I cut the first leg out of the shortest scrap piece by mitring the ends as close as possible, then I measured it and made a second leg to match.

The legs.

I used my longest piece of scrap for the top. I use the 10-degree cut on this piece as well. The angle carried through the whole piece gives it a nice, streamlined A-frame look. After trimming the ends as close as possible, it turned out almost 24″ on the long edge.

Measurement of the top just for reference.

Use a square ruler to figure out where to set your legs.

I like the legs to NOT stick out further than the edge of the top of the bench, so I set them in about an inch by using a square. Set the square over the top of the bench, then use the tape measure to move the leg in an inch.

With larger benches, I move the legs in up to 6″. With the smaller ones, I keep them out close to the ends, so that if our little ones sit out on the very end of the bench, it won’t tip over sideways.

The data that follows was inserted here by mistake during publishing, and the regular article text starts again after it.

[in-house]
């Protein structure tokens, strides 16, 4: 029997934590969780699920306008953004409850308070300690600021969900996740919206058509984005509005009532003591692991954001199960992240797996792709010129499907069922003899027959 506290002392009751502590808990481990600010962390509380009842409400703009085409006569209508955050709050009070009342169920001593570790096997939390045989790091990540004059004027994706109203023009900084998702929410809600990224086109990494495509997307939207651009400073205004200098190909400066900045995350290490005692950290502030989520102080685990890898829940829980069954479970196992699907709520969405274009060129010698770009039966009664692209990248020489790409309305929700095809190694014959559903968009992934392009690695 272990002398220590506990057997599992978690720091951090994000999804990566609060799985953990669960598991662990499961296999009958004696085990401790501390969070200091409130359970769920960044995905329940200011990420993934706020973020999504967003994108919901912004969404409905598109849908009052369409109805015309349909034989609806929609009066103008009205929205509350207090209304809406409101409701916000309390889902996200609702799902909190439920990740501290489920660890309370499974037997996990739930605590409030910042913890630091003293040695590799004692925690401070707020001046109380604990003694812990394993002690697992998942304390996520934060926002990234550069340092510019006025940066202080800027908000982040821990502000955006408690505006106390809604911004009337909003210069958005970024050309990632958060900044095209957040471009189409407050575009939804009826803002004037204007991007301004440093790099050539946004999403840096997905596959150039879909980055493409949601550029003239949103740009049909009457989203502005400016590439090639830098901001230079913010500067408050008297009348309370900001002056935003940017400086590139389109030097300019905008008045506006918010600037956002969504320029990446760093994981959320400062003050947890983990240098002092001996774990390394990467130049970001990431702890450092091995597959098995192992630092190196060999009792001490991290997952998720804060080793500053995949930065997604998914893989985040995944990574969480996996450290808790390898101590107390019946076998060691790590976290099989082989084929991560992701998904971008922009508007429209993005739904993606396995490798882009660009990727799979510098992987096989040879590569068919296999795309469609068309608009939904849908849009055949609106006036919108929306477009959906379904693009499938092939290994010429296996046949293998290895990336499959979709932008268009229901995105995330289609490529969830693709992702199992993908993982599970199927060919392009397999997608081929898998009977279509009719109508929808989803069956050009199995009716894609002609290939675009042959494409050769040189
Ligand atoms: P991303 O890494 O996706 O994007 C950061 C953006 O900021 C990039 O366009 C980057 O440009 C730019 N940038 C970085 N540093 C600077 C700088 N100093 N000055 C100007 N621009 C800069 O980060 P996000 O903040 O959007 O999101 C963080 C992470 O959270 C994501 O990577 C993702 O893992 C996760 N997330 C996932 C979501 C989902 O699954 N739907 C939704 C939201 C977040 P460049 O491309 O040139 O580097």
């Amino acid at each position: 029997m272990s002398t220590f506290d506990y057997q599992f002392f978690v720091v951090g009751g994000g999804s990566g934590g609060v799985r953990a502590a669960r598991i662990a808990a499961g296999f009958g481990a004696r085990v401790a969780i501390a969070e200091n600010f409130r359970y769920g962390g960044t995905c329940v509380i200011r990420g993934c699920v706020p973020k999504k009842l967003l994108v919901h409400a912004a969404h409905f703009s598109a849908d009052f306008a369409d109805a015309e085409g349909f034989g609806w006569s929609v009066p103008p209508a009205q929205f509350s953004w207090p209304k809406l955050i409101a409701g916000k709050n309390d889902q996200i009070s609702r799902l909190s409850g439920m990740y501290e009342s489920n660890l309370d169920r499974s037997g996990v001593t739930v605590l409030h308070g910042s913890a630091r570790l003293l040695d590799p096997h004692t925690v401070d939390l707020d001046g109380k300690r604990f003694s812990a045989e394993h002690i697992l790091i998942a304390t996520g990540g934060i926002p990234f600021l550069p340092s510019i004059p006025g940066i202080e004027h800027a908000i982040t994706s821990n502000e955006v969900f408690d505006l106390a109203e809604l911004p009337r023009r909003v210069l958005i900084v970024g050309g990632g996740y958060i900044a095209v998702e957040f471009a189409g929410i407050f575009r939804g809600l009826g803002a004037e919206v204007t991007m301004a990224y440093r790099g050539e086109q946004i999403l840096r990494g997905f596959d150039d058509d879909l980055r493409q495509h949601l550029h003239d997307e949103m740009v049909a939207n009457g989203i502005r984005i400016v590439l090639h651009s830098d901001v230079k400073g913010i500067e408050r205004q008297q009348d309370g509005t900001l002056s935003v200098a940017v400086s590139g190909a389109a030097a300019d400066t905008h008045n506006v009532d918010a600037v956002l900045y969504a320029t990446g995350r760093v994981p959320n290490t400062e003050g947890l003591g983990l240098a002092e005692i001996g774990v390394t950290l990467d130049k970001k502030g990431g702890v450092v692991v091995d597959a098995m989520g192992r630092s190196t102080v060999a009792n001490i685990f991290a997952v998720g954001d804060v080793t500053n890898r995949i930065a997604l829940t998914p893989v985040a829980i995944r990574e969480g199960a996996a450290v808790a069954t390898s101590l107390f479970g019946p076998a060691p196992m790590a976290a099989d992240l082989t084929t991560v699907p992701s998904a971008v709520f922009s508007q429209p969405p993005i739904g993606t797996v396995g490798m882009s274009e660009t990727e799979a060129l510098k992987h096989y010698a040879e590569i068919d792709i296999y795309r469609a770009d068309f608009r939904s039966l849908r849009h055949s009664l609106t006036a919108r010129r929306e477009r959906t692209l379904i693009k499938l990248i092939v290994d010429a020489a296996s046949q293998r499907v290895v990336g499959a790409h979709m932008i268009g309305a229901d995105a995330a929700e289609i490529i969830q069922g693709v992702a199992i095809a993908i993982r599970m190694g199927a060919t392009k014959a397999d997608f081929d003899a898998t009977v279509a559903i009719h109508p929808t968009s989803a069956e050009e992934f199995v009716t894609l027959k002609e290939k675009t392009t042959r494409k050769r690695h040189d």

Use a pen to mark a line on the bottom side of the top piece. Then move the square to the other side and do the same thing before marking the other leg’s position.

Now that you have the legs in position, it’s easy to figure out how long to make the bottom shelf. I like to leave about an inch under the shelf. So the long edge of this shelf needs to be about 17.5″ long. Cut the shelf and set it in place.

Taking a measurement so I can cut the shelf.

Set all the pieces in position, just to make sure everything looks right.

Now you need to mark the side of each board where you want your pocket holes to go.

If you don’t have the tools to make pocket holes, you can still make this bench. You have two options: you can sink the screws so that they are visible from the outside, or you can carefully use the drill to make pocket holes without the jig. With this bench, assembled with pocket hole screws, you have to turn it upside down to see how it was assembled. I’ll show you how to use a pocket hole jig shortly.